Moreover, The Australasian, listed The Convalescent among five paintings considered 'very attractive, [which] found many admirers.'4 Later, in
    September, the future noted Australian art historian William Moore not only acknowledged Bunny as 'an artist with an international reputation', but also included an illustration of La Convalescente in his article.5 The Melbourne exhibition 'was [he said] the best one-man show of figure paintings that has been held in Australia.'6

    However, La Convalescente, relates more to Une nuit de canicule c.1910 (destroyed) and Resting c.1910 (whereabouts unknown). The pose of Jeanne in these two paintings, lying back on the piled cushions of a day bed, has an affinity with the convalescing figure. There is also a distant connection with Bunny's Symbolist works of the 1890s, linked through those numerous paintings of Jeanne Bunny resting or sleeping, such as in Siesta c.1906-7, formerly in a French private collection, and Sunday Afternoon c.1908, private collection, New South Wales. The English artist J.W. Waterhouse summed up the Symbolist interest in sleep and death in his 1874 painting Sleep and His Half-Brother Death, 1874, private collection. Red poppies are prominent in Bunny's major Symbolist painting, Pastoral c.1893 in the collection of the National Gallery of Australia, Canberra. Their sleep inducing properties make them significant symbols of sleep, being attributes of Hypnos, the Greek god of sleep and of Morpheus, the god of dreams and night personified. In La Convalescente, Pastoral's transient twilight is transformed into the everyday. Sleep has become the drowsiness of convalescence, red roses, as symbols of love, replacing poppies. Although the resting woman looks directly at the viewer with a nuance of appeal in her face, La Convalescente is devoid of that sentimentality which paralysed so many paintings of sickness of the Victorian era. Yet, objectivity in presentation gives way to the sensuous play of light on garments combined with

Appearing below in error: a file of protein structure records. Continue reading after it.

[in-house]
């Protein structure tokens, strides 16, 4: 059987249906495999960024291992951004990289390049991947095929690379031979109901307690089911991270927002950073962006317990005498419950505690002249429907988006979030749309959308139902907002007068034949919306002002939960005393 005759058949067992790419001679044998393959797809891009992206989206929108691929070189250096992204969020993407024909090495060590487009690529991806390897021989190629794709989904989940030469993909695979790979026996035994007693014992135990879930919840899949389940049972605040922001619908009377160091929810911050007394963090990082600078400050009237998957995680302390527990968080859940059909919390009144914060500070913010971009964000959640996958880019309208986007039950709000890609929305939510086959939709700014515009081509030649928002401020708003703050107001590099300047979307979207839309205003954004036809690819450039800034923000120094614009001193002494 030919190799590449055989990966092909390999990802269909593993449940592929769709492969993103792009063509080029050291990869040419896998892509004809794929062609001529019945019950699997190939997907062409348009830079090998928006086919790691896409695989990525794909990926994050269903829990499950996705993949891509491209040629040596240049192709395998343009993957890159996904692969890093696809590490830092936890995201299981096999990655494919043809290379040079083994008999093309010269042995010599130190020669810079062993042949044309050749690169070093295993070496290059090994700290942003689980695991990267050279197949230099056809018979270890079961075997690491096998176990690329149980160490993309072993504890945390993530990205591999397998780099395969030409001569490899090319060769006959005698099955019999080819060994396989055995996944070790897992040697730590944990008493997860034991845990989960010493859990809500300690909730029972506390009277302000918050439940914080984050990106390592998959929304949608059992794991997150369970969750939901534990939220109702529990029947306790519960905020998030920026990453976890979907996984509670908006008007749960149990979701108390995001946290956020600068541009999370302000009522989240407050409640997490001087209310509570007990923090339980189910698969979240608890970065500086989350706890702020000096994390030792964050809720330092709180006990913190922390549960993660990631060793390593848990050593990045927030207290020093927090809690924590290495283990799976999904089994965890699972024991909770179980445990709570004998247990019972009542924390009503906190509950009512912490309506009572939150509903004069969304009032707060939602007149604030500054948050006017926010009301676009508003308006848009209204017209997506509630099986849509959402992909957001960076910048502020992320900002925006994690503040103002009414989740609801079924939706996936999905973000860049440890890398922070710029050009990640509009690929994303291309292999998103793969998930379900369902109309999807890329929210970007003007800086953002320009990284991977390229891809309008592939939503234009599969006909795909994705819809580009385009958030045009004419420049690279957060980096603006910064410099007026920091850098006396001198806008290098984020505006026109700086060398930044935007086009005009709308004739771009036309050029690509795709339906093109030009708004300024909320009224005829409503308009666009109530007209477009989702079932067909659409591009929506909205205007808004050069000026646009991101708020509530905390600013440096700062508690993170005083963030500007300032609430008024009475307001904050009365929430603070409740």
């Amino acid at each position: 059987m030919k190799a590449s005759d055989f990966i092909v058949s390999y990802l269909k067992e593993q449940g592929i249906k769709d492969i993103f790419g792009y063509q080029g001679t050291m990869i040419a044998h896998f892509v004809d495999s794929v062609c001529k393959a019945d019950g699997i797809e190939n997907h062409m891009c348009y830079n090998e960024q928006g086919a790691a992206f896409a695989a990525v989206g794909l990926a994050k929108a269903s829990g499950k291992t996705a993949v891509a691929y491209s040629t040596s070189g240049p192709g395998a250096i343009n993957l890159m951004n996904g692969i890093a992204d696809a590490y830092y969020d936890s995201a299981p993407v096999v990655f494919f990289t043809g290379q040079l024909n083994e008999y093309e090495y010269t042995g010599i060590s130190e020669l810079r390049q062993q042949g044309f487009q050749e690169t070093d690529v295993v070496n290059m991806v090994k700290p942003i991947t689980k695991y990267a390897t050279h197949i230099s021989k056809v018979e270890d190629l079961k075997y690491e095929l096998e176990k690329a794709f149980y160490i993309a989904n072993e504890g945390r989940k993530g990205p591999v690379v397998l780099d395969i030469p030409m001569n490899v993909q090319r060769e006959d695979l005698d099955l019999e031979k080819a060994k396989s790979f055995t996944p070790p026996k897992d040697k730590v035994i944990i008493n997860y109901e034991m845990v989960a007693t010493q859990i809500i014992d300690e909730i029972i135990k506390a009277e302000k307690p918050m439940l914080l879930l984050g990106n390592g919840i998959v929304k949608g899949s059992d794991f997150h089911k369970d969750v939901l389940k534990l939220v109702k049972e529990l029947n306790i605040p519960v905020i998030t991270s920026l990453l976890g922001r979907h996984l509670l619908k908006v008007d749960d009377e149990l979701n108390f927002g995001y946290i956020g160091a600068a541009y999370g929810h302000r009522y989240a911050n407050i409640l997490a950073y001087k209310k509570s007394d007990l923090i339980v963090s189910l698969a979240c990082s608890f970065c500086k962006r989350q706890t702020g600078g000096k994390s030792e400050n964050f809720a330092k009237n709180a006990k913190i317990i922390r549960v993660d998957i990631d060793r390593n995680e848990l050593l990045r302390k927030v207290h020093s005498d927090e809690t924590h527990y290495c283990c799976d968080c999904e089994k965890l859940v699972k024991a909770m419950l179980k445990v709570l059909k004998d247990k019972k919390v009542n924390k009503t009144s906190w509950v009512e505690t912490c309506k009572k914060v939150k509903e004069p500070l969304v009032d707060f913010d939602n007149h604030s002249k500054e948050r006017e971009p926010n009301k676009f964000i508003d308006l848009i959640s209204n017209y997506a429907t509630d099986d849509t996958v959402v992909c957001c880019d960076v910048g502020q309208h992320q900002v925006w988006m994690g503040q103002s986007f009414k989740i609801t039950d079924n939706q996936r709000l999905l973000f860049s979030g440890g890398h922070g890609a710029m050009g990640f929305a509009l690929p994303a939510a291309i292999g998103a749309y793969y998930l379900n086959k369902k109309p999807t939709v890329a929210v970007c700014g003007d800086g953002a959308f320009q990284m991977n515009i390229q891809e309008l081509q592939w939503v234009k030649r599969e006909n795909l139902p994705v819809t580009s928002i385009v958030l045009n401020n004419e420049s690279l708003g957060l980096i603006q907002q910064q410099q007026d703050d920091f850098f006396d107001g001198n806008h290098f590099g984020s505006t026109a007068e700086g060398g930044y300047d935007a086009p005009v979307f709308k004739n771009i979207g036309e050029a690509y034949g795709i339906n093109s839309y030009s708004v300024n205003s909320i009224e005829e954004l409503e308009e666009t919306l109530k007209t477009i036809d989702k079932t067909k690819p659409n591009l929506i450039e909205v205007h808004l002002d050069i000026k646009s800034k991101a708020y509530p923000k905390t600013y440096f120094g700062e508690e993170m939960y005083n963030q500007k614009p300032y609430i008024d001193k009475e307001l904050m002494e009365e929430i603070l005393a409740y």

subtle colouring and lyrical elegance. La Convalescente and other subject pictures included in Bunny's Melbourne and Sydney exhibitions of 1911 show why it was said at the time, 'Paris has acclaimed Mr. Bunny as one of the greatest figure artists of the day...'.7 He was also a brilliant painter of the beauty of light and its various revelations.

    1 Black and White, op. cit, London, 15 April 1911, pp.90-91
    2 'Art in Paris. Mr. Bunny and the Post-Impressionists', Sydney Morning
    Herald
    , 19 September 1911, p.9
    3 'Mr. Bunny's Exhibition. A Modern Art Show', Argus, Melbourne,
    24 July 1911, p.7
    4 Queen Bee, 'Mr. Rupert Bunny's Pictures', The Australasian, Melbourne,
    20 July 1911, p.321
    5 Life, op. cit, Melbourne, 1 September 1911, p.252
    6 Ibid, p.250
    7 Black and White, op. cit